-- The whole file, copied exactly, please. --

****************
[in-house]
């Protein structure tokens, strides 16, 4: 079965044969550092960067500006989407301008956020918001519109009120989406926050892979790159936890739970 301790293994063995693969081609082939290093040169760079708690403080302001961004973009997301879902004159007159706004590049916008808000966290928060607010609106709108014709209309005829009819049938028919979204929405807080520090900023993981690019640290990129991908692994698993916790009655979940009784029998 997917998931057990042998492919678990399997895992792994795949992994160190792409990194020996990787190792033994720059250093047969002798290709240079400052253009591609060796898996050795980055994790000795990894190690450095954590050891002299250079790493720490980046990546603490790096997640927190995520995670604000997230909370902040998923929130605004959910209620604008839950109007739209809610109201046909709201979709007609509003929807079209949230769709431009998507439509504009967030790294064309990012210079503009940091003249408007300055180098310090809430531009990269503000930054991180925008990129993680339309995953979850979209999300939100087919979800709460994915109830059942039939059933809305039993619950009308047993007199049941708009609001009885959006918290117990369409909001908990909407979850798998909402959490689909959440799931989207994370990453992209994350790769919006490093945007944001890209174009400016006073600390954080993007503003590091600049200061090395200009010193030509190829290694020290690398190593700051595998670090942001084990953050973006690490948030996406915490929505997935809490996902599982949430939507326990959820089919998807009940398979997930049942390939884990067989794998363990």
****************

[in-house]
């Protein structure tokens, strides 16, 4: 079965044969550092960067500006989407301008956020918001519109009120989406926050892979790159936890739970 301790293994063995693969081609082939290093040169760079708690403080302001961004973009997301879902004159007159706004590049916008808000966290928060607010609106709108014709209309005829009819049938028919979204929405807080520090900023993981690019640290990129991908692994698993916790009655979940009784029998 997917998931057990042998492919678990399997895992792994795949992994160190792409990194020996990787190792033994720059250093047969002798290709240079400052253009591609060796898996050795980055994790000795990894190690450095954590050891002299250079790493720490980046990546603490790096997640927190995520995670604000997230909370902040998923929130605004959910209620604008839950109007739209809610109201046909709201979709007609509003929807079209949230769709431009998507439509504009967030790294064309990012210079503009940091003249408007300055180098310090809430531009990269503000930054991180925008990129993680339309995953979850979209999300939100087919979800709460994915109830059942039939059933809305039993619950009308047993007199049941708009609001009885959006918290117990369409909001908990909407979850798998909402959490689909959440799931989207994370990453992209994350790769919006490093945007944001890209174009400016006073600390954080993007503003590091600049200061090395200009010193030509190829290694020290690398190593700051595998670090942001084990953050973006690490948030996406915490929505997935809490996902599982949430939507326990959820089919998807009940398979997930049942390939884990067989794998363990």